A Few Words on the Saga of Jahi McMath


James Zisfein

Publish date

July 2, 2018

by James Zisfein, MD
A few words on the saga of Jahi McMath, the teenager who became brain dead from a surgical complication, whose family refused to accept that determination, and whose heart has stopped and is now dead by everyone’s definition:
The fact of McMath’s death over 4 years ago should not be in question. The original determination of death at Oakland Children’s Hospital was in full compliance with published medical standards. Several physicians confirmed that determination. There have been no subsequent neurologic examinations of McMath demonstrating evidence of life.
Alan Shewmon, a neurologist called in by the family, expressed his belief that McMath was responsive based on videos that showed finger movements after she was instructed to move her fingers. However, since the response to instructions was not reproducible and were also finger movements without instructions, a more reasonable interpretation would have been that the movements were spontaneous and not responsive.
It is important for everyone to understand that in the 50-year history of brain death, going back to the Harvard Criteria of 1968, no patients determined to be brain dead by generally accepted guidelines have ever become undead. There has never been resumption of spontaneous breathing, re-emergence of brainstem reflexes (pupillary, eye movement, corneal, gag, or cough reflexes), or recovery of responsiveness other than spinal reflexes.
McMath was not an exception.
McMath reminds us that when a brain dead patient is maintained on medical support there can be preservation of some bodily functions. The heart can continue beating. Blood pressure can be maintained. The kidneys can make urine. The gut can process tube-fed nutrients. The liver can metabolize endogenous and exogenous substances. With hormonal support, a pregnancy can progress to term, a child can go through puberty, and menstruation might occur. It is possible that the part of the hypothalamus that supports pituitary function can remain active in brain death. That would violate the Uniform Determination of Death Act (UDDA) requirement that there be no function in the “entire” brain, but it would not violate current medical guidelines. If anything needs fixing here, it’s the UDDA.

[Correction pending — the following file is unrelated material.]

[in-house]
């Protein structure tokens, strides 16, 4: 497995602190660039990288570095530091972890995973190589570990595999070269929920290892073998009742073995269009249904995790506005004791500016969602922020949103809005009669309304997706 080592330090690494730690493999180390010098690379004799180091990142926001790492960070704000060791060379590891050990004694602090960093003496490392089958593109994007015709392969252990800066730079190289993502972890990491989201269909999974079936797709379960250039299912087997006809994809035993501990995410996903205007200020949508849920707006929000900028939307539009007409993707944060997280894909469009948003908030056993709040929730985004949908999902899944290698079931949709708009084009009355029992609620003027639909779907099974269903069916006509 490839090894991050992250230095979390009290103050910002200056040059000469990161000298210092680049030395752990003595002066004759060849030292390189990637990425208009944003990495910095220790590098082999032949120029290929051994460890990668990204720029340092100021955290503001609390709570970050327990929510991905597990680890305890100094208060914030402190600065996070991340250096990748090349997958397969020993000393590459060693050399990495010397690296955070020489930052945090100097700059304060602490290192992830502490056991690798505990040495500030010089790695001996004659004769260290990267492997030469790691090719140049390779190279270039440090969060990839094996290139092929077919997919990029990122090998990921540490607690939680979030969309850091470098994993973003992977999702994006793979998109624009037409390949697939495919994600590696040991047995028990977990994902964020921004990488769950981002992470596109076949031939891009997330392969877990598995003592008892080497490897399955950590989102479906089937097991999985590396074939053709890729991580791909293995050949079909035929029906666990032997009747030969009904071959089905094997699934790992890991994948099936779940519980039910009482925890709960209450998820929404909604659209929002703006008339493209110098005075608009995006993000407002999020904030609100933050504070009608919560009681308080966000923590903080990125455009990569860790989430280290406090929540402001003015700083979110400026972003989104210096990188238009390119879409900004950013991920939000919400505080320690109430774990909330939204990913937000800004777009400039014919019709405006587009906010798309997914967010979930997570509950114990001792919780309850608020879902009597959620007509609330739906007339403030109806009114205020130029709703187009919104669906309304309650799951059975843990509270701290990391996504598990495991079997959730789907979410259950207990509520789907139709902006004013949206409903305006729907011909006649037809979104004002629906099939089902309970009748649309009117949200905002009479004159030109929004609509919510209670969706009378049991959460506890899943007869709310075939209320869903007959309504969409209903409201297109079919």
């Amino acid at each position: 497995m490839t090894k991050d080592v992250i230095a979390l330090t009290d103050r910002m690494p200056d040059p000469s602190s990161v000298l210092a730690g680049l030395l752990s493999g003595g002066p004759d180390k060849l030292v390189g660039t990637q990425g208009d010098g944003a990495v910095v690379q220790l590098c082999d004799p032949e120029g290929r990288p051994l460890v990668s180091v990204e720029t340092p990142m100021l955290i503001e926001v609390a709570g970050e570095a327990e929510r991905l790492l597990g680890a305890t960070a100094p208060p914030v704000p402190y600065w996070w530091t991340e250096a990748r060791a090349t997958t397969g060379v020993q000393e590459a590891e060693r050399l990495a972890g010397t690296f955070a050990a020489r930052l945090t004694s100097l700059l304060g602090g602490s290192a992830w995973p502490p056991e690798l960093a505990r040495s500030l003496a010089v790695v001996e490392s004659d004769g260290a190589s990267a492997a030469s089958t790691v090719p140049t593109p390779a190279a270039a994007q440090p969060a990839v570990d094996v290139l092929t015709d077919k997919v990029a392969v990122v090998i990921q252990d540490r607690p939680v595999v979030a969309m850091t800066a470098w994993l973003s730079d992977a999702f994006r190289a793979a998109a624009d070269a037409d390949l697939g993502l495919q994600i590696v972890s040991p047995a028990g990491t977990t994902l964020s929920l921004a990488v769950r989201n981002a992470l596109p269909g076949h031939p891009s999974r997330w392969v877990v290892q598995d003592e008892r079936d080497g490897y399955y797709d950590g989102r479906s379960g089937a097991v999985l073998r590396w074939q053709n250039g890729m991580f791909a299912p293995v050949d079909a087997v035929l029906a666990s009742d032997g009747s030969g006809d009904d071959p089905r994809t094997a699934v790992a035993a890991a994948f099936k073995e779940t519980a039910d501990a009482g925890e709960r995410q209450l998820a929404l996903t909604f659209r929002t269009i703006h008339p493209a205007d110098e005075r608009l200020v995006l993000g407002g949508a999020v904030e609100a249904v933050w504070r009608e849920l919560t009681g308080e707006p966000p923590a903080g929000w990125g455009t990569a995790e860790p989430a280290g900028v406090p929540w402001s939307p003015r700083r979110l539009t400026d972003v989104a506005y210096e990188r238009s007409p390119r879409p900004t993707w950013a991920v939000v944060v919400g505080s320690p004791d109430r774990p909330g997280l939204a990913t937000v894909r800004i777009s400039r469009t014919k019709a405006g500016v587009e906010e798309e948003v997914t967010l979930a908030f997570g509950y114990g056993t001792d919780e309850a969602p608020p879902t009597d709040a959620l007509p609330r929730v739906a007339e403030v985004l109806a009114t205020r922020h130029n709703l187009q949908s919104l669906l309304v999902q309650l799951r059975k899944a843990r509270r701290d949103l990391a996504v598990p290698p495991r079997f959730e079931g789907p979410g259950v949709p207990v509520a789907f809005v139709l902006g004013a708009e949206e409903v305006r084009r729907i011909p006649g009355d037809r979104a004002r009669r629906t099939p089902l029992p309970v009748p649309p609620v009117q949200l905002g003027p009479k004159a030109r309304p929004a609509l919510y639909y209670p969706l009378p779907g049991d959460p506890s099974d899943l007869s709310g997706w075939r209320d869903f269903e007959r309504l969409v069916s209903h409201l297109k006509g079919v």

Whether brain death is truly biological death is unknown and I maintain that it is unknowable. Brain death is not a naturally occurring condition and does not observe natural rules of life and death. Brain dead patients have some features of life and some features of death. In the absence of biologic certainty, death becomes a matter of consensus and ultimately a matter of law. And the law (at least in 49 states, New Jersey is the outlier) is clear: brain death is death.
McMath was a disaster, most of all for her family. I’m not just referring to the catastrophic event that caused her death, but to the subsequent years of agony that were entirely preventable. It’s part of the job of bioethicists to prevent disasters.

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